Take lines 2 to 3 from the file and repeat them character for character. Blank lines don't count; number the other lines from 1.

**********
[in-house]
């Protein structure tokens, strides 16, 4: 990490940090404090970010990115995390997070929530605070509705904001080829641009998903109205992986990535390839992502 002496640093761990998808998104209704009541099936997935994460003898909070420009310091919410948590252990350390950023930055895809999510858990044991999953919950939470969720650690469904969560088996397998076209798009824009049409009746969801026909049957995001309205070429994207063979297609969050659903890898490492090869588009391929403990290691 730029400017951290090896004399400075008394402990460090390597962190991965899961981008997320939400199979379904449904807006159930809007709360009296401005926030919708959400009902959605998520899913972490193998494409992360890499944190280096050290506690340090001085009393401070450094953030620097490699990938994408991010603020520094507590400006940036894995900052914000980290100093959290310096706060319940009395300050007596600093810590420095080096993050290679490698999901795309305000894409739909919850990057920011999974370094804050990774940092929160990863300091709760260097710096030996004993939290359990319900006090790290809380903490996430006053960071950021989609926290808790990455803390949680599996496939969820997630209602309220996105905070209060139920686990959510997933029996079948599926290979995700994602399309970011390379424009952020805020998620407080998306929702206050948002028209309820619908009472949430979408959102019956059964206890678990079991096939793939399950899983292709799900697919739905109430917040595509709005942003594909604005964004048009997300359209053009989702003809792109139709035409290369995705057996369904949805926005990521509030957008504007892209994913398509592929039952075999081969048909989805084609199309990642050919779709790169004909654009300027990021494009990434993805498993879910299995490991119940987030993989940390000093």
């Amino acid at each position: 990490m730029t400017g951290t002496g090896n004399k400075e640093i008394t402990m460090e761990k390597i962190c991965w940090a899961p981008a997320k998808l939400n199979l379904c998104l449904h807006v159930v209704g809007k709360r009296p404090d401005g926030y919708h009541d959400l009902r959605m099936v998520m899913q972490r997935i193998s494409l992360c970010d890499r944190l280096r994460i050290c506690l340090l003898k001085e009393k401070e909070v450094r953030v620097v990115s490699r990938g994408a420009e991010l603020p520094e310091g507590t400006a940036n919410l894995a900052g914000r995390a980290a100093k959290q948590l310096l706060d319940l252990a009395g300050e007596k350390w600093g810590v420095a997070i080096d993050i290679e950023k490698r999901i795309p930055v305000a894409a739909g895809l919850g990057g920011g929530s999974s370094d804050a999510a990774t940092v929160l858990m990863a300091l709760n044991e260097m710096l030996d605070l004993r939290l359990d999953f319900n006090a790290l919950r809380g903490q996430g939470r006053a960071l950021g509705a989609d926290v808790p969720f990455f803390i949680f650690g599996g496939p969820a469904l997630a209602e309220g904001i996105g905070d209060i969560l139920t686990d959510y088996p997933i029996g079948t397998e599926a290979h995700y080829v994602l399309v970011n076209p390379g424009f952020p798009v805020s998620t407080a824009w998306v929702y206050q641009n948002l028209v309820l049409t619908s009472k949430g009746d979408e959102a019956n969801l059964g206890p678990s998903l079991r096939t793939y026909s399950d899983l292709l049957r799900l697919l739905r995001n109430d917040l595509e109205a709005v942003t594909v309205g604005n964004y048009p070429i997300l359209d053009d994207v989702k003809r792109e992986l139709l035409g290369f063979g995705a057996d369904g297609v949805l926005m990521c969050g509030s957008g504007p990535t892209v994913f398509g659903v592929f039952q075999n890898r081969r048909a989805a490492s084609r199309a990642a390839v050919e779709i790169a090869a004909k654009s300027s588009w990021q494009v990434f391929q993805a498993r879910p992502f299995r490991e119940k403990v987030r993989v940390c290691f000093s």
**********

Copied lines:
């Protein structure tokens, strides 16, 4: 990490940090404090970010990115995390997070929530605070509705904001080829641009998903109205992986990535390839992502 002496640093761990998808998104209704009541099936997935994460003898909070420009310091919410948590252990350390950023930055895809999510858990044991999953919950939470969720650690469904969560088996397998076209798009824009049409009746969801026909049957995001309205070429994207063979297609969050659903890898490492090869588009391929403990290691 730029400017951290090896004399400075008394402990460090390597962190991965899961981008997320939400199979379904449904807006159930809007709360009296401005926030919708959400009902959605998520899913972490193998494409992360890499944190280096050290506690340090001085009393401070450094953030620097490699990938994408991010603020520094507590400006940036894995900052914000980290100093959290310096706060319940009395300050007596600093810590420095080096993050290679490698999901795309305000894409739909919850990057920011999974370094804050990774940092929160990863300091709760260097710096030996004993939290359990319900006090790290809380903490996430006053960071950021989609926290808790990455803390949680599996496939969820997630209602309220996105905070209060139920686990959510997933029996079948599926290979995700994602399309970011390379424009952020805020998620407080998306929702206050948002028209309820619908009472949430979408959102019956059964206890678990079991096939793939399950899983292709799900697919739905109430917040595509709005942003594909604005964004048009997300359209053009989702003809792109139709035409290369995705057996369904949805926005990521509030957008504007892209994913398509592929039952075999081969048909989805084609199309990642050919779709790169004909654009300027990021494009990434993805498993879910299995490991119940987030993989940390000093």
């Amino acid at each position: 990490m730029t400017g951290t002496g090896n004399k400075e640093i008394t402990m460090e761990k390597i962190c991965w940090a899961p981008a997320k998808l939400n199979l379904c998104l449904h807006v159930v209704g809007k709360r009296p404090d401005g926030y919708h009541d959400l009902r959605m099936v998520m899913q972490r997935i193998s494409l992360c970010d890499r944190l280096r994460i050290c506690l340090l003898k001085e009393k401070e909070v450094r953030v620097v990115s490699r990938g994408a420009e991010l603020p520094e310091g507590t400006a940036n919410l894995a900052g914000r995390a980290a100093k959290q948590l310096l706060d319940l252990a009395g300050e007596k350390w600093g810590v420095a997070i080096d993050i290679e950023k490698r999901i795309p930055v305000a894409a739909g895809l919850g990057g920011g929530s999974s370094d804050a999510a990774t940092v929160l858990m990863a300091l709760n044991e260097m710096l030996d605070l004993r939290l359990d999953f319900n006090a790290l919950r809380g903490q996430g939470r006053a960071l950021g509705a989609d926290v808790p969720f990455f803390i949680f650690g599996g496939p969820a469904l997630a209602e309220g904001i996105g905070d209060i969560l139920t686990d959510y088996p997933i029996g079948t397998e599926a290979h995700y080829v994602l399309v970011n076209p390379g424009f952020p798009v805020s998620t407080a824009w998306v929702y206050q641009n948002l028209v309820l049409t619908s009472k949430g009746d979408e959102a019956n969801l059964g206890p678990s998903l079991r096939t793939y026909s399950d899983l292709l049957r799900l697919l739905r995001n109430d917040l595509e109205a709005v942003t594909v309205g604005n964004y048009p070429i997300l359209d053009d994207v989702k003809r792109e992986l139709l035409g290369f063979g995705a057996d369904g297609v949805l926005m990521c969050g509030s957008g504007p990535t892209v994913f398509g659903v592929f039952q075999n890898r081969r048909a989805a490492s084609r199309a990642a390839v050919e779709i790169a090869a004909k654009s300027s588009w990021q494009v990434f391929q993805a498993r879910p992502f299995r490991e119940k403990v987030r993989v940390c290691f000093s």